Hungary buys Swedish fighter jets, prepares to approve NATO bid


BUDAPEST/STOCKHOLM – Hungary said on Friday it had signed a deal to buy four Saab (SAABb.ST) JAS Gripen fighter jets from Sweden, as Budapest finally prepared to ap­prove Stockholm’s bid to join NATO after nearly two years of delays.

Hungary was the last member of the transatlantic military alliance holding out against Sweden’s histor­ic application to join, which it made in 2022 in the wake of Russia’s inva­sion of Ukraine.

Hungary’s Prime Minister Viktor Orban – who relented last week say­ing parliament would vote on the ratification on Monday – met Swed­ish Prime Minister Ulf Kristersson and said he had managed to “rebuild trust”. Hungary will buy the jets and expand a related logistics contract, Orban said. Hungary currently leas­es Gripen aircraft under a contract signed in 2001.

“We not only keep our air de­fence capability but will increase it … which means our commitment to NATO will strengthen and so will our participation in NATO’s joint operations,” Orban told a joint press conference with Kristersson.

Kristersson said he welcomed the deal. “As you know and I know we do not agree on everything but we agree that we should cooperate where possible,” he said, standing next to Orban.

Orban, whose nationalist govern­ment has kept close economic ties with Russia, had repeatedly delayed the ratification, citing grievances over Sweden criticising Hungary over its record on rule-of-law.

Sweden’s NATO application – a major shift away from its decades of non-alignment – was also initial­ly held up by Turkey, who accused Stockholm of supporting what it called terrorist groups.

When Turkey’s President Tayyip Erdogan signalled in July that he would give Sweden the green light, the U.S. said it would move ahead with the transfer of F-16 fighter jets to Turkey in consultation with Congress. Sweden, which has a long coastline on the Baltic Sea, could be­come a vital logistics hub for NATO in Northern Europe.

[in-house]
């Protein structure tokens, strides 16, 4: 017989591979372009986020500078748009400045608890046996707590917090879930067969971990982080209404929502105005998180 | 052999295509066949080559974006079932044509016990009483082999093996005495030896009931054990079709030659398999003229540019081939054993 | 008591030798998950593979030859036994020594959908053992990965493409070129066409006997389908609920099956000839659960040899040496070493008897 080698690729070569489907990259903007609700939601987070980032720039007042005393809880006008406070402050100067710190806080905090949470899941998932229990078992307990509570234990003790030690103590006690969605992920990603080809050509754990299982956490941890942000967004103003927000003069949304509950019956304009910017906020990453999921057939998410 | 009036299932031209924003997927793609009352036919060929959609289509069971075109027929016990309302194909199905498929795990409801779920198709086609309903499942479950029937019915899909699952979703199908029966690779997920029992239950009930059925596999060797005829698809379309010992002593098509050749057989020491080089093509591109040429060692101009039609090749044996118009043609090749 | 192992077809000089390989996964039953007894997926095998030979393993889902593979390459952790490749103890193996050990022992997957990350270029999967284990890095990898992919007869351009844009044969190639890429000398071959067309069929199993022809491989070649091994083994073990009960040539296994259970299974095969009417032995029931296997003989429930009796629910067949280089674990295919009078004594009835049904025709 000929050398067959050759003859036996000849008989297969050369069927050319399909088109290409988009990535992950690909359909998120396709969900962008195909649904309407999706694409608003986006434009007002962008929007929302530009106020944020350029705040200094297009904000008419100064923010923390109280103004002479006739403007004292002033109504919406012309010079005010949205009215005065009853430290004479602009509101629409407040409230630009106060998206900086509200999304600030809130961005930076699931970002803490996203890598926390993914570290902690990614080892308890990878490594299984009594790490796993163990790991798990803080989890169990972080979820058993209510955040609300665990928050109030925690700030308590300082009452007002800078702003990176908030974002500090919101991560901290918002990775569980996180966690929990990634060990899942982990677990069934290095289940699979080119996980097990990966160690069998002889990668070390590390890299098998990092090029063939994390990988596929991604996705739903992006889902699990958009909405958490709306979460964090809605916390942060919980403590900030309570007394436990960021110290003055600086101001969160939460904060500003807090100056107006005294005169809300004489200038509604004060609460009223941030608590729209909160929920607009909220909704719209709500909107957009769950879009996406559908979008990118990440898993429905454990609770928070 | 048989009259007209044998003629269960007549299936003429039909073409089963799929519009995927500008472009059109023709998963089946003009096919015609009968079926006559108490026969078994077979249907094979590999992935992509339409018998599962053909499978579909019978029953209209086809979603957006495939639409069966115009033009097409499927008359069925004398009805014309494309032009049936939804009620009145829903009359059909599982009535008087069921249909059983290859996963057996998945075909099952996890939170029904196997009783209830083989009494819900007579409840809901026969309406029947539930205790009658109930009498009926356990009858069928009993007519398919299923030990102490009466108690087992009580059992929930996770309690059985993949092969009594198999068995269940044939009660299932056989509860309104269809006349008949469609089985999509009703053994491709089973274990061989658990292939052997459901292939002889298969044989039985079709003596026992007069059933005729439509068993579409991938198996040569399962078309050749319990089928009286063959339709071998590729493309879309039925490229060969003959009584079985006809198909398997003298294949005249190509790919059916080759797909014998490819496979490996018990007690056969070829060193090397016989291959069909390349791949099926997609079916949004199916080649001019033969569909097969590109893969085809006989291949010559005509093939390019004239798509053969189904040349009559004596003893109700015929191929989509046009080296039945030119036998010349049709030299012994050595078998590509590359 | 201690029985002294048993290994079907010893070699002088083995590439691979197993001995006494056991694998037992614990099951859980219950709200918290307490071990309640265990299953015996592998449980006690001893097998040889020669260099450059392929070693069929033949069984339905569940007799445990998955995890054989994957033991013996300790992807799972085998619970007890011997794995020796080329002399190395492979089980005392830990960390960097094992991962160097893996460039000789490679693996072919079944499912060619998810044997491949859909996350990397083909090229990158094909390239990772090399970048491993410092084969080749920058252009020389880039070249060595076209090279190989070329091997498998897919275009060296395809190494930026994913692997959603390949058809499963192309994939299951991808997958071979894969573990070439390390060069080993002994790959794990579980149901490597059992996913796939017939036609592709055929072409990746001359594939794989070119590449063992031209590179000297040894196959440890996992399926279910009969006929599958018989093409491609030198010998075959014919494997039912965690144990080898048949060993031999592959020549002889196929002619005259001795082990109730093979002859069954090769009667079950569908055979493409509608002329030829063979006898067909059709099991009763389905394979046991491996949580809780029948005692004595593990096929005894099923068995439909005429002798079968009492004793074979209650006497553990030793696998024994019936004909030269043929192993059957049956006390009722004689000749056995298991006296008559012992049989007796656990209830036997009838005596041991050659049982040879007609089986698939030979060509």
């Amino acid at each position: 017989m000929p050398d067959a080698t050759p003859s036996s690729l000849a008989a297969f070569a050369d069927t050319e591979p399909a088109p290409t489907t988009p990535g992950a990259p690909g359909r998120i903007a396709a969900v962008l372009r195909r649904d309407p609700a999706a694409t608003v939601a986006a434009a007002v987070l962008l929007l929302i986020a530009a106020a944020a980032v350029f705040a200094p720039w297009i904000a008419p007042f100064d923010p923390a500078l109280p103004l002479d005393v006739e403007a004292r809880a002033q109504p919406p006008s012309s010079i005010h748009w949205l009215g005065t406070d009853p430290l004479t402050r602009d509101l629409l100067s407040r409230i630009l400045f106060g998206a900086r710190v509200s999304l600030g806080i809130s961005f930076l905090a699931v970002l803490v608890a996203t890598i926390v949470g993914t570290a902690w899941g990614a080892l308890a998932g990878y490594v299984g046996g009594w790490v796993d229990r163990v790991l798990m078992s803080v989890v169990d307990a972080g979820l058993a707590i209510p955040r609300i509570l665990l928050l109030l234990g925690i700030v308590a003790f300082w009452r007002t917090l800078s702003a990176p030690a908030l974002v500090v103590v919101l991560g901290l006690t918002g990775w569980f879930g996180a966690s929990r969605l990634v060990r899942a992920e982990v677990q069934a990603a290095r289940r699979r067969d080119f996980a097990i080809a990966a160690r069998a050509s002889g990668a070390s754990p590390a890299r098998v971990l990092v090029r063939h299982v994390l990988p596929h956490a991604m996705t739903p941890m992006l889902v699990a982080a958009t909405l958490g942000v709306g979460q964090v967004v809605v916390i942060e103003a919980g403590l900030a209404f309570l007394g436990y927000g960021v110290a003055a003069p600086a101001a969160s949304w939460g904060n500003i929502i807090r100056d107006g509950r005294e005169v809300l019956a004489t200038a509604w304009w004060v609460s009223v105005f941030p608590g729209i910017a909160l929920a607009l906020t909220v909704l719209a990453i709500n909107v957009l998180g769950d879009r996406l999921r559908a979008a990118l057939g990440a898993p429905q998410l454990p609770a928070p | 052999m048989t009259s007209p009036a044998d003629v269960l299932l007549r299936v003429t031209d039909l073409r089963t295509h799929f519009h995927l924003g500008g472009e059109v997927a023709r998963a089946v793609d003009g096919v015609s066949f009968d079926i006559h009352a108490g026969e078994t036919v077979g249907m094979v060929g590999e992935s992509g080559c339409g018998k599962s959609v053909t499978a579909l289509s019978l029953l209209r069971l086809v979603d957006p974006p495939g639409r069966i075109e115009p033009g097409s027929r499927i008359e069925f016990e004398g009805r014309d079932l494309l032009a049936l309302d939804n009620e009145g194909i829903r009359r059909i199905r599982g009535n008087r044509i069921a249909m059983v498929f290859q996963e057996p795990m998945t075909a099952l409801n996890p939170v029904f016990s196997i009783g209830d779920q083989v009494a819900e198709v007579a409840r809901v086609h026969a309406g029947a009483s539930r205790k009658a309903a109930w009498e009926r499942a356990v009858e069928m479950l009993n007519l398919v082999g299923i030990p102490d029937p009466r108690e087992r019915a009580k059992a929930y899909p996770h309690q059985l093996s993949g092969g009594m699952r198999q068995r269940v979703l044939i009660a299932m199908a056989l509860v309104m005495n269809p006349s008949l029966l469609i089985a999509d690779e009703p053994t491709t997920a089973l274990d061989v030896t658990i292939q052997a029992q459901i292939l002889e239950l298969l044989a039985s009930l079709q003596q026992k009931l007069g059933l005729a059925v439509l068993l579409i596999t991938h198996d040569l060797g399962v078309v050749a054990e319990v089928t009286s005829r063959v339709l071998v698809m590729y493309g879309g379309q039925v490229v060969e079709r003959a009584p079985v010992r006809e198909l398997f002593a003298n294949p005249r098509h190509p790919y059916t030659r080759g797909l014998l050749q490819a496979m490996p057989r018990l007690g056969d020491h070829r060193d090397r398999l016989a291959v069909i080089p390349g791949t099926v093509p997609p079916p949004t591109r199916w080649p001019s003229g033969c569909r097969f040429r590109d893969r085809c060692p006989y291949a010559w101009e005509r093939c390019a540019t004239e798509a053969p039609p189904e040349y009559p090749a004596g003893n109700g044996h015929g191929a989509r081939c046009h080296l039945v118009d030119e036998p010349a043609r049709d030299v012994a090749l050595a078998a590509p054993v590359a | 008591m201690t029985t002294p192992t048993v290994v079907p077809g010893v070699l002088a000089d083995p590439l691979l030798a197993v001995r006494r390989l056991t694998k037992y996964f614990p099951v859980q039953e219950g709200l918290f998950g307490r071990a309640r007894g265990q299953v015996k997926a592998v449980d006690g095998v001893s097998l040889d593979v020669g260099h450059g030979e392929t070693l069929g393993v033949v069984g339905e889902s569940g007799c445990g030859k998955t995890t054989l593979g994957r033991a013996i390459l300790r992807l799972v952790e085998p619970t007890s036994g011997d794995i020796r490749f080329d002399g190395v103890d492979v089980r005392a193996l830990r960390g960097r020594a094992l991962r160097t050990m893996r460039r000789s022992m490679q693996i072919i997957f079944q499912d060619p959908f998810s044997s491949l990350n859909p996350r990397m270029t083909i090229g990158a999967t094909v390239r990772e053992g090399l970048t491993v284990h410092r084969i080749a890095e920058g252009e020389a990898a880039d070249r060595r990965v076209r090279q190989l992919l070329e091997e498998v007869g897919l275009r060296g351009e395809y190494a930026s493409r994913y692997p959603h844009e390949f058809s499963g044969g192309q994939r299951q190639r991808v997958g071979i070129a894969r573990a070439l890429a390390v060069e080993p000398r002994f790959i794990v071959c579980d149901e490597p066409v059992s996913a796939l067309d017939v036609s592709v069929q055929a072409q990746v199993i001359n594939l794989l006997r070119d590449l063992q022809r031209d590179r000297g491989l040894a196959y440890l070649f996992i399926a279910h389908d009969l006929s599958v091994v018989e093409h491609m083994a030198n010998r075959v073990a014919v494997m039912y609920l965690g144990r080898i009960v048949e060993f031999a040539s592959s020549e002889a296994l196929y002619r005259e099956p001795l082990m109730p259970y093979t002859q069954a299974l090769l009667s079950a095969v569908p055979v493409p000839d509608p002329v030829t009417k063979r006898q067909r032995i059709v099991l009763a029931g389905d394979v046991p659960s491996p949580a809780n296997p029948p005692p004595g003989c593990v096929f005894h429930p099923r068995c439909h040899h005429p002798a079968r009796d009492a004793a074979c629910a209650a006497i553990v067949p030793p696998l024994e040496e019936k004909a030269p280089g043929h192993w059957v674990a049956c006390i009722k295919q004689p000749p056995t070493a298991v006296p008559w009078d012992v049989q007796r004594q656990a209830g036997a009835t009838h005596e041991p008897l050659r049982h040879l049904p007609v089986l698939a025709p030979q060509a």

Military non-alignment had been a point of pride for Swedes and a clear majority were against NATO membership before Russia’s inva­sion of Ukraine.

However, when the Social Demo­crats, the dominant political force in Sweden over the last 100 years, changed its mind on NATO member­ship, pollsters saw the biggest shift in public opinion on record. NATO mem­bership now has a clear majority in parliament and among the public.

Sweden has already regularly par­ticipated in exercises in the region.

Orban – who has refused to send weapons to Ukraine and repeatedly criticised western sanctions against Russia – earlier on Friday again urged a ceasefire in Ukraine.

He also endorsed Donald Trump’s bid to return to the U.S. presidency this year. “We hope the current pres­ident will go, and President Trump will return and he will have free hands to make peace,” Orban said on state radio.

He said a truce was the only solu­tion as “Russia cannot be forced on its knees in the military sense … This conflict (in Ukraine) has no solution on the battleground,” Orban said.

Finland, which shares a long bor­der with Russia, joined NATO in April last year.__The Nation